OPQBox (Generation 2)
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README.md

Overview

The mission of the Open Power Quality project is to design and implement open source hardware, software, and data for low cost, crowd-sourced power quality monitoring, storage, and analysis. For more details, please see our home page.

This repository provides the proposed schematics for the second generation Open Power Quality metering device (OPQBox2).

OPQBox2 is in the final design stage. We are circulating this design to solicit feedback and make improvements prior to production. We greatly appreciate your willingness to provide us with feedback.

Goal

The goal of OPQBox is to monitor voltage and frequency and detect departures from nominal levels. It accomplishes this by sampling the waveform 256 times per cycle, extracting power quality measures (including frequency, RMS voltage, and THD), and then uploading data about these measures to the OPQHub service.

OPQBox can be configured to send a "heartbeat" message to OPQHub to indicate that it is connected and functioning. This message normally includes low resolution voltage and frequency data.

When a power quality disturbance is detected by OPQBox, it sends a message to OPQHub that includes high resolution voltage and frequency data.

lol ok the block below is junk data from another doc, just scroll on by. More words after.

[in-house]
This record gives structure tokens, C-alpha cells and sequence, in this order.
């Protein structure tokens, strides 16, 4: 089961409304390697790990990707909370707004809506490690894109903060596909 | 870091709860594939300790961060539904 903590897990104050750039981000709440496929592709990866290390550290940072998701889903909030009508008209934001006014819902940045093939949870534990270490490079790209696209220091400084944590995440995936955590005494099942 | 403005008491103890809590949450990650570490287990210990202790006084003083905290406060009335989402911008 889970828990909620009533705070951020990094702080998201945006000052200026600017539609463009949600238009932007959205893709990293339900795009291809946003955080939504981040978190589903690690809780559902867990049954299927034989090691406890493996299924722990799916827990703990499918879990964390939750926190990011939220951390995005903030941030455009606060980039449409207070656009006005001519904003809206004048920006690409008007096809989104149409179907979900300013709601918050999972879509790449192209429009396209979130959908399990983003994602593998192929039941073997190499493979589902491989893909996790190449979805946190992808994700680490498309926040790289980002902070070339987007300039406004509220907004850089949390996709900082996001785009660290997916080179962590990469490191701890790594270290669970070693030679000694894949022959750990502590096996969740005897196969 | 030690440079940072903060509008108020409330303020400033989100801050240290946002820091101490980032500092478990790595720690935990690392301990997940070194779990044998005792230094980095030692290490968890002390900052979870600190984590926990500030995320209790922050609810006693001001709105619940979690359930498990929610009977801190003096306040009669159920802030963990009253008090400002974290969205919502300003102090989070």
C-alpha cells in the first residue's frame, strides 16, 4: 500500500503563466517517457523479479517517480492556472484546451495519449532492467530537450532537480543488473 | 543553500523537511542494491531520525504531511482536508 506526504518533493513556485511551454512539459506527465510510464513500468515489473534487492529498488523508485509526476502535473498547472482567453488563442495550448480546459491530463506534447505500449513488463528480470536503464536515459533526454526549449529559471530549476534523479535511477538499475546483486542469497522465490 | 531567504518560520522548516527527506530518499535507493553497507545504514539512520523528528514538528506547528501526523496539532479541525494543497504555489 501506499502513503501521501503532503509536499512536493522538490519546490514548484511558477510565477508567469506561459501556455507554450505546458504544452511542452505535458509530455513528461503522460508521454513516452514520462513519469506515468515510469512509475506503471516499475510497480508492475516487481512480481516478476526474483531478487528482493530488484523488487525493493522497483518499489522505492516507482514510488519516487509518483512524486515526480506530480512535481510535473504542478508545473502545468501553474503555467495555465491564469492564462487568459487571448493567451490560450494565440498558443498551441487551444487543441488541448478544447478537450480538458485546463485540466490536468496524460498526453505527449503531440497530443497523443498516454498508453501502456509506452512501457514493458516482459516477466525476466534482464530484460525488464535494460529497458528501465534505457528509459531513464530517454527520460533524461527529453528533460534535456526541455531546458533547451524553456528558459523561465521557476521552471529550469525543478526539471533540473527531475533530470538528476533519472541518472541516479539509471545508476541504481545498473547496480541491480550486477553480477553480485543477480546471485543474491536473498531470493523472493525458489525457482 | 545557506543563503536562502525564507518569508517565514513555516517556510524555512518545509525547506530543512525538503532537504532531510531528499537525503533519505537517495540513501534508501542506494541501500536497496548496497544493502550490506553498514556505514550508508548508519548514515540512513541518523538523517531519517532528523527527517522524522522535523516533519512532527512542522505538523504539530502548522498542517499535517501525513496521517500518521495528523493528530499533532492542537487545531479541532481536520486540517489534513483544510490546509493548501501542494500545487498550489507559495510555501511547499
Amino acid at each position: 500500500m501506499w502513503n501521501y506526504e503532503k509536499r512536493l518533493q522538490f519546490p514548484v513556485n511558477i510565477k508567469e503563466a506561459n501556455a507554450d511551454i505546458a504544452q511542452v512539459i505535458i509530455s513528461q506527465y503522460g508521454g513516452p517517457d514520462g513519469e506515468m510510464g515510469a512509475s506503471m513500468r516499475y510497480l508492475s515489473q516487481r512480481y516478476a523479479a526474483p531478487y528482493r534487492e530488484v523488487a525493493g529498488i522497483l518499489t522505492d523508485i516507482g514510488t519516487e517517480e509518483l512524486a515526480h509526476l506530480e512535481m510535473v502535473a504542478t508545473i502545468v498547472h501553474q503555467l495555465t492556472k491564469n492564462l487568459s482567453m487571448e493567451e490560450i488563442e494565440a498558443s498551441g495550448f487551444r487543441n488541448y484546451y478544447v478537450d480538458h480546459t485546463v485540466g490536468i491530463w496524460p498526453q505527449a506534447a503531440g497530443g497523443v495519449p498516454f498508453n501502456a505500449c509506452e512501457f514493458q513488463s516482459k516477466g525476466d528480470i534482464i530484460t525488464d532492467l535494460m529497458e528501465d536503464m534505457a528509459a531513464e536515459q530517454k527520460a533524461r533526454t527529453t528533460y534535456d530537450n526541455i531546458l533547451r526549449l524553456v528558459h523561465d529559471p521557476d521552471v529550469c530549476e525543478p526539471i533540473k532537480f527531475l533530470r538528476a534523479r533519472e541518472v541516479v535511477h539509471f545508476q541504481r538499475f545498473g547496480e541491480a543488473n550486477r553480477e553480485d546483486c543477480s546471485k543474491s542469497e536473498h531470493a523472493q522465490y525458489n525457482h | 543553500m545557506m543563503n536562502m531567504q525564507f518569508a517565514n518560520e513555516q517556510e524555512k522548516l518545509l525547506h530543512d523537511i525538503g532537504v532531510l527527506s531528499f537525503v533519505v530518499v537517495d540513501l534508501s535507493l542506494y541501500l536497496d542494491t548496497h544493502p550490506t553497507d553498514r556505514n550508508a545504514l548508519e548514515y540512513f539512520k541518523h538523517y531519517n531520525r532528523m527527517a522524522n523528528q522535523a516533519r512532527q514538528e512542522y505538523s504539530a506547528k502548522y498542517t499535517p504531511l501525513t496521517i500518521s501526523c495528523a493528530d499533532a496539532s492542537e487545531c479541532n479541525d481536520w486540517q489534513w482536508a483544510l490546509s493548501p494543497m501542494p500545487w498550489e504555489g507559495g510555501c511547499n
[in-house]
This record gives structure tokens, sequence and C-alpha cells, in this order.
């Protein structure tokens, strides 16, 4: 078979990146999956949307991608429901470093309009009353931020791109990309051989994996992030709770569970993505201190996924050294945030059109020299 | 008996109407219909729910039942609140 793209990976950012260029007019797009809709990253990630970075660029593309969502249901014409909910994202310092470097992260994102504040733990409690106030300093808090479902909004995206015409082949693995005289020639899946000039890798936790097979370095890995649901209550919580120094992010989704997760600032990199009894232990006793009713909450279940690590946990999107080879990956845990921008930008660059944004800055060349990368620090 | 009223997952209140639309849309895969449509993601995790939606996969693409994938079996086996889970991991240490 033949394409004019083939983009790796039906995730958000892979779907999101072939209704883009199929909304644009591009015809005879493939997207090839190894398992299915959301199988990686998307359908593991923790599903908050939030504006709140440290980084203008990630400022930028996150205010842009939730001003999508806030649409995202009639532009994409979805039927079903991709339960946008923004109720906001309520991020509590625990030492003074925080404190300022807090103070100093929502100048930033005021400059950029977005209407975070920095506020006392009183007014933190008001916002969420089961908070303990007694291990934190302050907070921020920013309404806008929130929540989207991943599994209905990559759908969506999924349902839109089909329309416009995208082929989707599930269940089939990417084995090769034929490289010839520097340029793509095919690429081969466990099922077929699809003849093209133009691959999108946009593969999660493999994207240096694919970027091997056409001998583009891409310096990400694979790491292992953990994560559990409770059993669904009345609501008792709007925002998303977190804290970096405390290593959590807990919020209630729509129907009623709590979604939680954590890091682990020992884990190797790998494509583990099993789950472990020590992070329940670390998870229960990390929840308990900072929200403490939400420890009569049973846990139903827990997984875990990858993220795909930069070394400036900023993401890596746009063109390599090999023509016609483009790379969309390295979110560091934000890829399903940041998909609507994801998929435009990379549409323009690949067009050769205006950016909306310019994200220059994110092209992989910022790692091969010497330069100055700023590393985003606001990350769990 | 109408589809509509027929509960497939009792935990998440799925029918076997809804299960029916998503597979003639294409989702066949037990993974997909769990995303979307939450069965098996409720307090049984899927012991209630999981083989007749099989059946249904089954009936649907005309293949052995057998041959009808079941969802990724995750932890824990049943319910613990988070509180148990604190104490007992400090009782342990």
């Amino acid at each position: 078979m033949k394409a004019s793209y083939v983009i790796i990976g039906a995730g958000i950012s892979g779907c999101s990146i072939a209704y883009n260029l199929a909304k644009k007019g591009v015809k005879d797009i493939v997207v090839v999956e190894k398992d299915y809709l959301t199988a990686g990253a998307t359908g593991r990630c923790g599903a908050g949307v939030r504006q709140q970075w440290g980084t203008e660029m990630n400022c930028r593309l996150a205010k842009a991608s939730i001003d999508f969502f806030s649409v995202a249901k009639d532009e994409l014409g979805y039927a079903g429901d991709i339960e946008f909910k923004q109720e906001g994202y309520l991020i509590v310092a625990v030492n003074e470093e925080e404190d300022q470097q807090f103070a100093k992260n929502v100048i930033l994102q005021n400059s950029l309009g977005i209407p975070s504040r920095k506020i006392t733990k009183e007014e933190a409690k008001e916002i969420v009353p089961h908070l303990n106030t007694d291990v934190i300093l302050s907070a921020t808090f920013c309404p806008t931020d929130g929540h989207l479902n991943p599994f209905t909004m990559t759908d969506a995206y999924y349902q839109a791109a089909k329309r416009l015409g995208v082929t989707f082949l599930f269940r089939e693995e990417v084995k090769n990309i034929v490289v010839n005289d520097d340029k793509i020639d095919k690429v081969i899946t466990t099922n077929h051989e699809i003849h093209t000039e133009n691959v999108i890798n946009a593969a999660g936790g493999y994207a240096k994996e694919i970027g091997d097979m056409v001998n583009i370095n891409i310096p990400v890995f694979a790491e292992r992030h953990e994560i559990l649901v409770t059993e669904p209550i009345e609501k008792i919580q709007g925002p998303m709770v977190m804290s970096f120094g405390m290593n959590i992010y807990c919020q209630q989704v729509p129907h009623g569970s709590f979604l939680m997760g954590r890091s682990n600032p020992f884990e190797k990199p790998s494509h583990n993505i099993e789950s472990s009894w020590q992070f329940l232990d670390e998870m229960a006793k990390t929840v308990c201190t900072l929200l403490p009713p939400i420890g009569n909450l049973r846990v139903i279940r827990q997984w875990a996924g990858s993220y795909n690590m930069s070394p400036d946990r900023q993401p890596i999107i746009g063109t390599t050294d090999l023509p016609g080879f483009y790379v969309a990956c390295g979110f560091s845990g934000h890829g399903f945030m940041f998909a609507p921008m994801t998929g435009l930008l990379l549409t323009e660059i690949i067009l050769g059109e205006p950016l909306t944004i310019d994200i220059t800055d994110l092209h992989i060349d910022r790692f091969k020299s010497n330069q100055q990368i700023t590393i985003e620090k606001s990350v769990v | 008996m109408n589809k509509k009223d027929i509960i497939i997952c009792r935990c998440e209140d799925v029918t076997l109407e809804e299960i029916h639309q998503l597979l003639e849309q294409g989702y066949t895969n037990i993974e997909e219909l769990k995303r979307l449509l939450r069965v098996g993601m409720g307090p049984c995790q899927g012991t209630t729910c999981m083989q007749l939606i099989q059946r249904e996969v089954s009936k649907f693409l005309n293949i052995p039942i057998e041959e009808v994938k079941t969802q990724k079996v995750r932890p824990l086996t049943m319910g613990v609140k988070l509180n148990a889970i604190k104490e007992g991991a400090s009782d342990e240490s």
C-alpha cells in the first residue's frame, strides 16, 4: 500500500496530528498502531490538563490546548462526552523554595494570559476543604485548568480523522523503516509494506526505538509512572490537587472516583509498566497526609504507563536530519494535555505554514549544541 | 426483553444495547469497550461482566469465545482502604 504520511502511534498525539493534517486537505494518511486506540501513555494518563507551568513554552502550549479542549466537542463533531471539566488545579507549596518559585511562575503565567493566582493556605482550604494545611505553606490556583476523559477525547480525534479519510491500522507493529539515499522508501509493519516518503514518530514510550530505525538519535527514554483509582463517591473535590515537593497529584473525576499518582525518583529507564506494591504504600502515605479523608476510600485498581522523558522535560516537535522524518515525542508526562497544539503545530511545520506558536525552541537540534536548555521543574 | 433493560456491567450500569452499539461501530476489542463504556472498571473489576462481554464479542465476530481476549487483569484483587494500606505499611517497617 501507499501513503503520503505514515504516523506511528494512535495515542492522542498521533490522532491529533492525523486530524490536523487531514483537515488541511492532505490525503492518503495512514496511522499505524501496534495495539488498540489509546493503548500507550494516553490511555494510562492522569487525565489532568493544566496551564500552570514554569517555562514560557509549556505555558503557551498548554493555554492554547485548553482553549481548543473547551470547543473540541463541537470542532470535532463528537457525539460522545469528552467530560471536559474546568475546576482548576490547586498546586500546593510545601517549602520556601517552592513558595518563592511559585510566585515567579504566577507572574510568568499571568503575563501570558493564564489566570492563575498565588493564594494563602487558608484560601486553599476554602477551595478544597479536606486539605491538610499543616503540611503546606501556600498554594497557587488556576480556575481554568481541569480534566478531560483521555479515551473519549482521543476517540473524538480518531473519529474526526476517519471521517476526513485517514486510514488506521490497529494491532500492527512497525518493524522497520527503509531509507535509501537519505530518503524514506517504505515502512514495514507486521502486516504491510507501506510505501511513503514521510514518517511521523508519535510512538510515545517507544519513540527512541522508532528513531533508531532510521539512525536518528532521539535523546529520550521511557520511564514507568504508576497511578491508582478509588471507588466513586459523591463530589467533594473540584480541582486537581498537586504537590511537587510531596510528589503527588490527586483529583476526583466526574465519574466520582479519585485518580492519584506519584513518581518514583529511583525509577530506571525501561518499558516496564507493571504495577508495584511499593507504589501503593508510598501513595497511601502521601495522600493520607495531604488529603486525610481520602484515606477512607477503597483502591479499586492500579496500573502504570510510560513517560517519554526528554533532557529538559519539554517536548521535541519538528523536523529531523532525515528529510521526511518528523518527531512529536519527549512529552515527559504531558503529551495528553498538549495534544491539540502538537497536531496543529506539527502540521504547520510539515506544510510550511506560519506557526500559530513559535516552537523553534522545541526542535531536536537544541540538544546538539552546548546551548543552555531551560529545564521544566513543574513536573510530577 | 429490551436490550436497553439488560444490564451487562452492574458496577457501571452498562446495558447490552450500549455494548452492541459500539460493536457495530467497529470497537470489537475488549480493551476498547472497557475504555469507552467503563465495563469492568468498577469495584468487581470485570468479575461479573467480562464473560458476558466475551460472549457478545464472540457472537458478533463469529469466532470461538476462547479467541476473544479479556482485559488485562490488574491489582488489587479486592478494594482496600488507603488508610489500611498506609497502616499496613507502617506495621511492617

We plan for OPQBox timestamp data to be synchronized to within 1 millisecond, though we are currently experimenting to determine the best technique to accomplish this. Synchronization enables data from multiple OPQBoxes to be used to generate a global perspective on the state of the grid. As a simple example, it can enable users to determine if their event is local to their own residence or instead grid-wide.

Operational requirements

The design of OPQBox2 is influenced by our experience with the first generation OPQBox (OPQBox1). Design information about our first generation hardware is available at the OPQBox1 repository.

We performed a pilot study of our first generation hardware and software, and one of the results of this study are the following major enhancements for OPQBox2: